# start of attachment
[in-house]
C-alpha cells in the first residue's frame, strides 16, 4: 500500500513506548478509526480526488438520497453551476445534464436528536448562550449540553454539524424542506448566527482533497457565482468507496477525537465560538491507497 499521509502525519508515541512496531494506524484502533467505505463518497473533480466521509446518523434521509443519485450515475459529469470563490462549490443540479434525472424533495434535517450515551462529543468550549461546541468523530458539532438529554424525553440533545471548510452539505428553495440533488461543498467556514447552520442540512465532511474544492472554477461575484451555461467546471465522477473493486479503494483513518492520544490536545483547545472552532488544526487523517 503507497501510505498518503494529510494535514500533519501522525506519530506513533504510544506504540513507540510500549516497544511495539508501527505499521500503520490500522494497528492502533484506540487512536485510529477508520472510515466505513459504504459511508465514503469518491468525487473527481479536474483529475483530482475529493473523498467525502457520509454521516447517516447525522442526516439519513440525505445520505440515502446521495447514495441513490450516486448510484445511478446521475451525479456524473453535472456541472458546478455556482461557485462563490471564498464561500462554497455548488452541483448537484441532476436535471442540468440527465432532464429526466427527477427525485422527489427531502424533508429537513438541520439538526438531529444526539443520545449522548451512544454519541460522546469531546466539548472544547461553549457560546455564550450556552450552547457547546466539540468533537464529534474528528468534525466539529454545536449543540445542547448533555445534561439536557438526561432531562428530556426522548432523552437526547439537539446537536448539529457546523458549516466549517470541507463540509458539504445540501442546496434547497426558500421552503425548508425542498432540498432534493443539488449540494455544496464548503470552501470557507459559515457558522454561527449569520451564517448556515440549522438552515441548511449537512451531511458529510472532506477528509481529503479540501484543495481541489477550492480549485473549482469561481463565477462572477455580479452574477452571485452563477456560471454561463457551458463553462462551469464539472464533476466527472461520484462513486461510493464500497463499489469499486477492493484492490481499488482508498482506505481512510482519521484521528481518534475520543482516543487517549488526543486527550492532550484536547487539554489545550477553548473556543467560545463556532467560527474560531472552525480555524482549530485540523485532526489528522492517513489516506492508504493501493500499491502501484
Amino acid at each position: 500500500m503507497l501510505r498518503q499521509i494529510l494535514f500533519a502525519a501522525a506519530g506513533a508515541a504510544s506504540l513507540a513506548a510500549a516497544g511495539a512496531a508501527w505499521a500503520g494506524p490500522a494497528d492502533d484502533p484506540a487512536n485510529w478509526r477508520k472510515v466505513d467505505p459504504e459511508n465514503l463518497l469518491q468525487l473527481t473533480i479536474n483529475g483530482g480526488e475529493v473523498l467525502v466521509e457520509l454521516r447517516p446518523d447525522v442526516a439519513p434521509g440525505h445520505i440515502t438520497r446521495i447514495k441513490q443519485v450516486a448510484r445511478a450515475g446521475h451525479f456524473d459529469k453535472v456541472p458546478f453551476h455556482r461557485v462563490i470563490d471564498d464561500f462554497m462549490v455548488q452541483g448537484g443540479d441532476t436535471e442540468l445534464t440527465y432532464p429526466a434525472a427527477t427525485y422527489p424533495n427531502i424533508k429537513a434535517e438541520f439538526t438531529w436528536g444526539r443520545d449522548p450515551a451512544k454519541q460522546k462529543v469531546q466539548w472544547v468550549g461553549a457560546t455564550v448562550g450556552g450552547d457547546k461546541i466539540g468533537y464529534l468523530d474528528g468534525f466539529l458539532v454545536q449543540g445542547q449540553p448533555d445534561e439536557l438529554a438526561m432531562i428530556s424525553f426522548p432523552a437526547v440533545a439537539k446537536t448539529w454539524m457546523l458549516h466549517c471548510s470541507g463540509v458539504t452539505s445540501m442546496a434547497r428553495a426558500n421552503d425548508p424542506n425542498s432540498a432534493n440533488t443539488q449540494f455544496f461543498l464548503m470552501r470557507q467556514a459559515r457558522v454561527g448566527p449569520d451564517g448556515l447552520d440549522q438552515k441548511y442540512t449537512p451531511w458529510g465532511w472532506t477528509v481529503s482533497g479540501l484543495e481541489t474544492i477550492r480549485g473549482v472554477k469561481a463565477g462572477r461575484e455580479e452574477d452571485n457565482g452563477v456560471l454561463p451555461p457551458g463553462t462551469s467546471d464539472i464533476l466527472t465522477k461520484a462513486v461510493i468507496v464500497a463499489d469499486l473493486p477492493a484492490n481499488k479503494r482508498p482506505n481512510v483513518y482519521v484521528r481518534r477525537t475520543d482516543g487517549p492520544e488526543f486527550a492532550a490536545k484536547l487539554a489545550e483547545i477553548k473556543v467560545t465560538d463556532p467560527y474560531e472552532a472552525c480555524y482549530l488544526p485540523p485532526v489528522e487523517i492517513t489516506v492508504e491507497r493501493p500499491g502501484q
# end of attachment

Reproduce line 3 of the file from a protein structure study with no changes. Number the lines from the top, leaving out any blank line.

Amino acid at each position: 500500500m503507497l501510505r498518503q499521509i494529510l494535514f500533519a502525519a501522525a506519530g506513533a508515541a504510544s506504540l513507540a513506548a510500549a516497544g511495539a512496531a508501527w505499521a500503520g494506524p490500522a494497528d492502533d484502533p484506540a487512536n485510529w478509526r477508520k472510515v466505513d467505505p459504504e459511508n465514503l463518497l469518491q468525487l473527481t473533480i479536474n483529475g483530482g480526488e475529493v473523498l467525502v466521509e457520509l454521516r447517516p446518523d447525522v442526516a439519513p434521509g440525505h445520505i440515502t438520497r446521495i447514495k441513490q443519485v450516486a448510484r445511478a450515475g446521475h451525479f456524473d459529469k453535472v456541472p458546478f453551476h455556482r461557485v462563490i470563490d471564498d464561500f462554497m462549490v455548488q452541483g448537484g443540479d441532476t436535471e442540468l445534464t440527465y432532464p429526466a434525472a427527477t427525485y422527489p424533495n427531502i424533508k429537513a434535517e438541520f439538526t438531529w436528536g444526539r443520545d449522548p450515551a451512544k454519541q460522546k462529543v469531546q466539548w472544547v468550549g461553549a457560546t455564550v448562550g450556552g450552547d457547546k461546541i466539540g468533537y464529534l468523530d474528528g468534525f466539529l458539532v454545536q449543540g445542547q449540553p448533555d445534561e439536557l438529554a438526561m432531562i428530556s424525553f426522548p432523552a437526547v440533545a439537539k446537536t448539529w454539524m457546523l458549516h466549517c471548510s470541507g463540509v458539504t452539505s445540501m442546496a434547497r428553495a426558500n421552503d425548508p424542506n425542498s432540498a432534493n440533488t443539488q449540494f455544496f461543498l464548503m470552501r470557507q467556514a459559515r457558522v454561527g448566527p449569520d451564517g448556515l447552520d440549522q438552515k441548511y442540512t449537512p451531511w458529510g465532511w472532506t477528509v481529503s482533497g479540501l484543495e481541489t474544492i477550492r480549485g473549482v472554477k469561481a463565477g462572477r461575484e455580479e452574477d452571485n457565482g452563477v456560471l454561463p451555461p457551458g463553462t462551469s467546471d464539472i464533476l466527472t465522477k461520484a462513486v461510493i468507496v464500497a463499489d469499486l473493486p477492493a484492490n481499488k479503494r482508498p482506505n481512510v483513518y482519521v484521528r481518534r477525537t475520543d482516543g487517549p492520544e488526543f486527550a492532550a490536545k484536547l487539554a489545550e483547545i477553548k473556543v467560545t465560538d463556532p467560527y474560531e472552532a472552525c480555524y482549530l488544526p485540523p485532526v489528522e487523517i492517513t489516506v492508504e491507497r493501493p500499491g502501484q